If you know where someone is on their problem awareness journey, you can deliver the right message at the right time to create and then capture their demand.
Let’s talk about how and when to capture or create demand based on your customer’s level of problem awareness.
Understanding Demand Creation vs. Demand Capture
Without demand, there can be no sale. Yet demand alone doesn’t translate into sales.
Customers have to know what you can do for them and trust that you’ll deliver.
You need both demand creation and demand capture as part of your marketing mix.
What is Demand Creation?
Demand creation, also called demand generation, is marketing that aims to stimulate demand for a certain product or service in the market.
Creating demand is the first step in the marketing funnel. It involves building awareness, positioning relevance, supporting validation, and more.
The most effective form of demand creation taps into your target audience’s existing interests to build trust with them, while positioning yourself (your product or service) as the answer to their wants and needs.
Once you’ve generated demand for your offer, you can move on to step two: converting that demand into a sale.
What is Demand Capture?
Demand capture is marketing that aims to take the demand for your product or service and convert it into real sales or leads.
Demand capture happens further down your marketing funnel than demand creation, focusing on the part of your audience that already knows they want what you offer. The only thing left to do is give them that final push to convert!
Leveraging 5 Levels of Customer Awareness to Create & Capture Demand
In general, the less knowledgeable a customer is, the lower their demand for your product or service. After all, how can they want something they don’t know exists; how can they yearn to fill a need they haven’t realized yet?
For any business, it is important to balance both demand creation and capture in order to grow. To figure out that balance, you need to know where your customers are right now and ask, “What does my prospect already know?” about their problem and your solution?
To answer those questions you need to understand where your target audience is on the customer problem awareness scale.
In his groundbreaking book Breakthrough Advertising, Eugene Schwartz emphasized the importance of customer problem awareness and identified five different levels. They are:
These people don’t even know they have a problem, let alone one you can solve for them! Of course, this doesn’t mean their lives are perfect ‒ they just don’t realize it can be better. You have to open their eyes.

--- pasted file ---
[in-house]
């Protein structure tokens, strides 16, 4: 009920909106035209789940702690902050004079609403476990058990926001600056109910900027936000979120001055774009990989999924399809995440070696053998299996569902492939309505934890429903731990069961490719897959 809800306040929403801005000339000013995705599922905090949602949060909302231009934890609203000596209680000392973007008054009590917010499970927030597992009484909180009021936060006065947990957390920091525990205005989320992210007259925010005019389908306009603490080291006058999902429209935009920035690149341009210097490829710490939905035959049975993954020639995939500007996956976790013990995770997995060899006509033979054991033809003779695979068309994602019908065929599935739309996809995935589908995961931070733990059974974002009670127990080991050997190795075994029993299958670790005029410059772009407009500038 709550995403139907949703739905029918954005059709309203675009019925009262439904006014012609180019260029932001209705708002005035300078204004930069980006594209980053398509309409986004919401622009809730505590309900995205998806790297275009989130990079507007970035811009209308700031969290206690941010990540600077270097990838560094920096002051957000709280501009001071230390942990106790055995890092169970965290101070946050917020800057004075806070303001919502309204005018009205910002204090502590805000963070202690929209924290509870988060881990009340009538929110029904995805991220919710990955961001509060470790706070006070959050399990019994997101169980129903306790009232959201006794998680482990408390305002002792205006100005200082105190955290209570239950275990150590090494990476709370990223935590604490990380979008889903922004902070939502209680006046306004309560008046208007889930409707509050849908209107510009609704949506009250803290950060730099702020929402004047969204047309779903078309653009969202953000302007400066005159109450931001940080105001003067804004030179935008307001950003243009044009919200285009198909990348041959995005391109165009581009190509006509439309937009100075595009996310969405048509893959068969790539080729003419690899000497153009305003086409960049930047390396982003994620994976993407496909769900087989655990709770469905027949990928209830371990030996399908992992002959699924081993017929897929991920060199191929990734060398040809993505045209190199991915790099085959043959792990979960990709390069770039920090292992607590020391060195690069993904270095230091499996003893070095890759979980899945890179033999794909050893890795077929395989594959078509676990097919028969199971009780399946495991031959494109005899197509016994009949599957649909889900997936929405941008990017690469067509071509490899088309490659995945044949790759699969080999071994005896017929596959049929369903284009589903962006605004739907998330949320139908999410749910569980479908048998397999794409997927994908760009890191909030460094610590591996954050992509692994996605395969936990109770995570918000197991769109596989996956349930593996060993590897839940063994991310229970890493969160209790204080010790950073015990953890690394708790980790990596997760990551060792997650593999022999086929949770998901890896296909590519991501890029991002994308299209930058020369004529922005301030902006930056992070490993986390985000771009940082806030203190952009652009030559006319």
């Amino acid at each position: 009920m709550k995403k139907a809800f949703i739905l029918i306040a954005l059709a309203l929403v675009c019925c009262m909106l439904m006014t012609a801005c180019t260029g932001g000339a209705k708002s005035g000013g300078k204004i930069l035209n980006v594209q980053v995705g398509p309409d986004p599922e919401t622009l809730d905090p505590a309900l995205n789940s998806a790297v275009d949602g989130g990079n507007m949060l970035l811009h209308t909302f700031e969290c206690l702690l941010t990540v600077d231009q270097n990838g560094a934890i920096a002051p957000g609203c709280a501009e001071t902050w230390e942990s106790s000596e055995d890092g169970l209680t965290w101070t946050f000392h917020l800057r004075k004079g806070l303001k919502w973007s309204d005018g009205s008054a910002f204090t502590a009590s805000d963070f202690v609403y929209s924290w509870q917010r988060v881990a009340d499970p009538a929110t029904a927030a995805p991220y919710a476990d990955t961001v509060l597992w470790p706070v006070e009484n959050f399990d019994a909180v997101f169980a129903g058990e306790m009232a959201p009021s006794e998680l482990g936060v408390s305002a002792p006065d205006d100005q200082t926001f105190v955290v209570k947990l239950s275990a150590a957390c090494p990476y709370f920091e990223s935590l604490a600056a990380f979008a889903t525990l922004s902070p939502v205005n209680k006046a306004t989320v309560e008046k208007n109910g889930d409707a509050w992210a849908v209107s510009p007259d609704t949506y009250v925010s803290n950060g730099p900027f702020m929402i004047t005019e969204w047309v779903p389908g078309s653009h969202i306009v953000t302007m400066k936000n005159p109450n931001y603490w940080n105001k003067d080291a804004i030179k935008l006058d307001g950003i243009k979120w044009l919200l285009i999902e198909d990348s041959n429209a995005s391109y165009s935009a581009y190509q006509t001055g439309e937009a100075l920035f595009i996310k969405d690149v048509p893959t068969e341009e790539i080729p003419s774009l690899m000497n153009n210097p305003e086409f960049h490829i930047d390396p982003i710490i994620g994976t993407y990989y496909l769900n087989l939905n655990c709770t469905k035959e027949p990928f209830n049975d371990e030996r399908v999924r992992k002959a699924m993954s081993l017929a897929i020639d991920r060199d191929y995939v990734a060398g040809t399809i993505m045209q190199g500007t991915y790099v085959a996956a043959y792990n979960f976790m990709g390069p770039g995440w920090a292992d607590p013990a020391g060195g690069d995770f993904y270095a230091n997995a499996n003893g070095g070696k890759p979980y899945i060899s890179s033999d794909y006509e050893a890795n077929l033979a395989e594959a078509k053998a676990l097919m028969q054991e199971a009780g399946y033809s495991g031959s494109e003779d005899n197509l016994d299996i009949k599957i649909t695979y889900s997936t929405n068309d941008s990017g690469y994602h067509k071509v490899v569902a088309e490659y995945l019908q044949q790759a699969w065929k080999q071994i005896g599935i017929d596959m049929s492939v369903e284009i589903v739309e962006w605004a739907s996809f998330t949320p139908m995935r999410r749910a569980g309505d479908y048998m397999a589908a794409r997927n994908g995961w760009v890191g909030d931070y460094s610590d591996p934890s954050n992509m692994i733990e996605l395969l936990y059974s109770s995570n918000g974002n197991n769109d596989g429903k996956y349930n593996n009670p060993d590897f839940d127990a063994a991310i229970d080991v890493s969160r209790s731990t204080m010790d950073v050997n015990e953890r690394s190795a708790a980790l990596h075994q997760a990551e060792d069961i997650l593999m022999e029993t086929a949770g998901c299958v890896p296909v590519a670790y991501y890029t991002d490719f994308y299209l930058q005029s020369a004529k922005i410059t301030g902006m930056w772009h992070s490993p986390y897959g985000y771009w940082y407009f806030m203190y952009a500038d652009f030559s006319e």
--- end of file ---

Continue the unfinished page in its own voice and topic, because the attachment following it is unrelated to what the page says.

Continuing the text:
- Problem Aware
There’s a problem, and they know it, but they may not fully grasp it yet and definitely don’t know the solution(s). You can help them make that connection.
- Solution Aware
Now, you’re getting somewhere. These people already know products or services like yours, so they’re open to learning about what makes yours better.
- Product Aware
Finally, at this stage, people are familiar with your product or service. But they probably know your competitors’, too. Now, you need to persuade them to make the right choice.
- Most Aware
This is where you want people to be: a loyal customer who’s fully aware of what you have to offer, and can be guided towards repeat or new purchases.
Where your target audience falls in this scale will dictate:
- What kind of information you need to give them;
- How you should speak with them; and
- What offer will produce the best results.
Knowing your customer’s problem awareness level is crucial in determining which type of promotion will be most effective for different segments of your target audience.
When to Use Demand Capture vs. Demand Creation
For customers with less problem awareness, you want to entertain, educate, and inspire trust in your business through content like:
- Blog posts
- Social media updates
You have to build trust with your prospects before they’ll be receptive to your offer, especially if your solution or business is brand new, unique, or has never been advertised to them before. Launching right into your products or services without making a connection makes people feel like you don’t care about them (so why should they care about you?).